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squalane

What is it: Squalane

Reviewed by Marta July 6, 2013 25 Comments

I have been struggling with a small, but extremely stubborn patch of eczema on my finger for over a month. A prescription cream started to do the trick but at the expense of drying my skin to the extent that two days ago it began to crack and bleed. Yesterday, I had a little brainwave: squalane. I have a bottle of 100% squalane that I bought in anticipation of trying out some homemade concoctions. Two applications in less than 24 hours later, my skin is almost back to normal - even the cuts have closed up completely.

Squalane is frequently used in cosmetics and we often call it out as a good moisturizer. But talk about an understatement. This stuff is magical. Naturally, I wanted to find out more.

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Squalane Vs. Squalene

The first thing to clear up is that squalane and squalene are the same thing. Squalane is basically a more stable version of squalene and, therefore, it is squalane that usually shows up in cosmetics. The second thing is that squalane was originally obtained from shark livers and sometimes it still is. The fish-friendly alternative is squalane made from olives. Unfortunately not all cosmetic manufacturers state the provenance of their squalane.

Anyway, the key question is...

Why Does Squalane Work So Well?

Squalane, whilst not so bountiful in plants as it is in shark's liver, can be found in many vegetable oils. It is also found in human sebaceous secretions, as a precursor of cholesterol. In humans, squalane levels peak in our early 20s and then decline very rapidly.

Highly refined squalane from olive demonstrates the most notable squalane characteristic: its ability to completely and rapidly penetrate the skin. Apparently, it can permeate into the skin at a rate of 2 mm/second. I can vouch for that. I put a large dollop on my finger and it was completely absorbed (with hardly any rubbing in) within a couple of minutes.

Once absorbed it is doing all manner of helpful things. Squalane is an antioxidant, prevents UV damage and the formation of age spots, promotes cell growth and is an antibacterial. Also in animal tests, at 100% concentrations, it was non-irritant to rabbit skin and eyes.

Other studies show that certain carcinogenic chemicals are inactivated when exposed to squalane over a period of time. Hopefully, this means that the squalane will counteract the potentially harmful effects of the junk that all too often gets thrown into skincare creams.

Where to Find Squalane

Indie Lee Squalane Facial Cream ($70); Indie Lee Squalane Facial Oil ($32); Indie Lee Calendula Eye Balm ($42). Note: Indie Lee uses only olive-derived squalane.

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  • September 7, 2016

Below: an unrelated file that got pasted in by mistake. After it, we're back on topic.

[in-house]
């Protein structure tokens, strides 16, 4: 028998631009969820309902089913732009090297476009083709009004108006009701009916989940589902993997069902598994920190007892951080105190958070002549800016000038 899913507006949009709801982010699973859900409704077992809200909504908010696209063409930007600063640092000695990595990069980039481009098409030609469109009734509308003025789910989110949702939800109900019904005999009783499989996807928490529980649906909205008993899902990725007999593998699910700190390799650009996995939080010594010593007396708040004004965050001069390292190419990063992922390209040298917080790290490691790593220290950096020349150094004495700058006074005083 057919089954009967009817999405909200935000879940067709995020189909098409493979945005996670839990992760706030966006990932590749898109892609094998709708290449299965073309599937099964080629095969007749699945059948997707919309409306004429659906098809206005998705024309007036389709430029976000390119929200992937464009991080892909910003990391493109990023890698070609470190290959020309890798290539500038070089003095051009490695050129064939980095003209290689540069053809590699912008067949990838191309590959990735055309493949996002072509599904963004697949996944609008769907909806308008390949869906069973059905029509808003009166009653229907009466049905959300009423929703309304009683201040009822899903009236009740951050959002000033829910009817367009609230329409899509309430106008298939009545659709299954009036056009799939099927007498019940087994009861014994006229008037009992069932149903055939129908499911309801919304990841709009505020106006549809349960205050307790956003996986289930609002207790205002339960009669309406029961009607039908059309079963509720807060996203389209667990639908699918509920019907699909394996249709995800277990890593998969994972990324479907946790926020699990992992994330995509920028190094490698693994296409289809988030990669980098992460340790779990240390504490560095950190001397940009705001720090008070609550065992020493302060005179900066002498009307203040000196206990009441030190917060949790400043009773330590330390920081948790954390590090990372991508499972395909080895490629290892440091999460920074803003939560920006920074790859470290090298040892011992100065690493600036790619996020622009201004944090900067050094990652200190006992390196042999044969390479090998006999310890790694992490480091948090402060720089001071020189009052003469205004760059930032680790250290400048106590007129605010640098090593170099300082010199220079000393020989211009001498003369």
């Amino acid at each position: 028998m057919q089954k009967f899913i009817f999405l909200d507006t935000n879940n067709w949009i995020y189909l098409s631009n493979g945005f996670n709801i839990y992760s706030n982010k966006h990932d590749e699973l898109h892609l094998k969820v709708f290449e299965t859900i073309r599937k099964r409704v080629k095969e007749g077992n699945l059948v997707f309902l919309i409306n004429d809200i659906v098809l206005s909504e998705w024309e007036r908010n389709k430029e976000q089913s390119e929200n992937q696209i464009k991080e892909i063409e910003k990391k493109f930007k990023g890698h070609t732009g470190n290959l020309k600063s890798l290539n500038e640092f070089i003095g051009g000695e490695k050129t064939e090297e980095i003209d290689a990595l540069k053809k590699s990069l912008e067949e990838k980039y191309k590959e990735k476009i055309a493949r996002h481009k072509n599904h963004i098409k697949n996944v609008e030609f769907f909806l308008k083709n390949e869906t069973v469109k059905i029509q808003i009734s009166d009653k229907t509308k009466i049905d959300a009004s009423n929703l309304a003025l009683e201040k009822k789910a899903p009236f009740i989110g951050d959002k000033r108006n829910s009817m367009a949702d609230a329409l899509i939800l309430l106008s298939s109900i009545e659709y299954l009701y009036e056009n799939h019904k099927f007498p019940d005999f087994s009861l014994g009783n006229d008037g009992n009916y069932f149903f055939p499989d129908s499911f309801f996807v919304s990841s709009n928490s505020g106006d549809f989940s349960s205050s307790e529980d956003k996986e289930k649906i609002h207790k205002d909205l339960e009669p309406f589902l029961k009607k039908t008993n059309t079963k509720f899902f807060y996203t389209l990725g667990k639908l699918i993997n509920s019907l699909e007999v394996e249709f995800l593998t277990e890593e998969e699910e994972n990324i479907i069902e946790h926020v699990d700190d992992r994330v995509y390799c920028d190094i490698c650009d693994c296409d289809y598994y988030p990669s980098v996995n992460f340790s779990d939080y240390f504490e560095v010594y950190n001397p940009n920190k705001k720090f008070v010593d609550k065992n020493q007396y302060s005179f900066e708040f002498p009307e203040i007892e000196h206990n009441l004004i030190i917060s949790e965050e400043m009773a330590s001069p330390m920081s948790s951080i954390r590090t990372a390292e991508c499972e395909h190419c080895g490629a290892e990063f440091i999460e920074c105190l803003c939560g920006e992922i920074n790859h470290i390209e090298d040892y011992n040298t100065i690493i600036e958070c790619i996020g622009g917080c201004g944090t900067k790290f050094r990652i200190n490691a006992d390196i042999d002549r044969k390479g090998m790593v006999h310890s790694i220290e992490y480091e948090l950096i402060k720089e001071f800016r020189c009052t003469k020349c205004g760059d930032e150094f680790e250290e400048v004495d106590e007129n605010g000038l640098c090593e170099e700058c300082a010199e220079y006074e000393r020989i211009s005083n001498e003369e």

by Sandra

    I love the Squalene in Botani Olive Skin Serum it's pure olive squalene - 100% vegan and is amaaazing for my dry skin! I also use it in the baby's bath and it makes the skin feel like it's been totally moisturised just from a fee drops in the bath! Also not oily

  • August 16, 2016

    by Lorraine

    John:
    As you've already read, none of the products I've looked at are made with Squalane from Shark's liver, they are make from Olives. I would never use anything made from a shark and the cosmetics industry has become more and more cruelty free. I think you'd be hard pressed to find shark's liver in any cosmetic made in the U.S.

    I just purchased 1 oz of pure squalane (derived from Olives) from Timeless Skincare for $8.95. Timeless Skincare delivers pure, cruelty free skin care at very reasonable prices. It's all very good stuff and I've been using their Vitamin C FE serum for months with amazing results. Can't wait to add squalane to my skincare routine, especially since I do have Roseacea and am hoping this will have the same curative affect as it does on other "abrasions".

  • May 31, 2016

    by John

    There are 5 shark attacks a year and they DO NOT have an apetite for human. 99% of shark attacks on human are b/c the shark is confused and thinks they are a seal which is a natural prey for them. Sharks are becoming critically endangered b'/c of backwards attitudes like yours. The chinese simply take the fin and dump the it into the ocean alive and of course they die an agonizing death. If the sharks die so do we. It's called the circle of live, Shlondria.

  • April 25, 2016

    by Ronnie

    I actually work at a company that makes the squalane/squalene from yeast, therefore making it sustainable and eco friendly. We save the sharks and don't have to worry about bad crop years. It works just as well as that derived from shark liver and olive trees.

  • March 1, 2016

    by Shannon

    I'm still confused on which is more beneficial for youthful beautiful skin.
    The olive or shark squalene?
    Please advise

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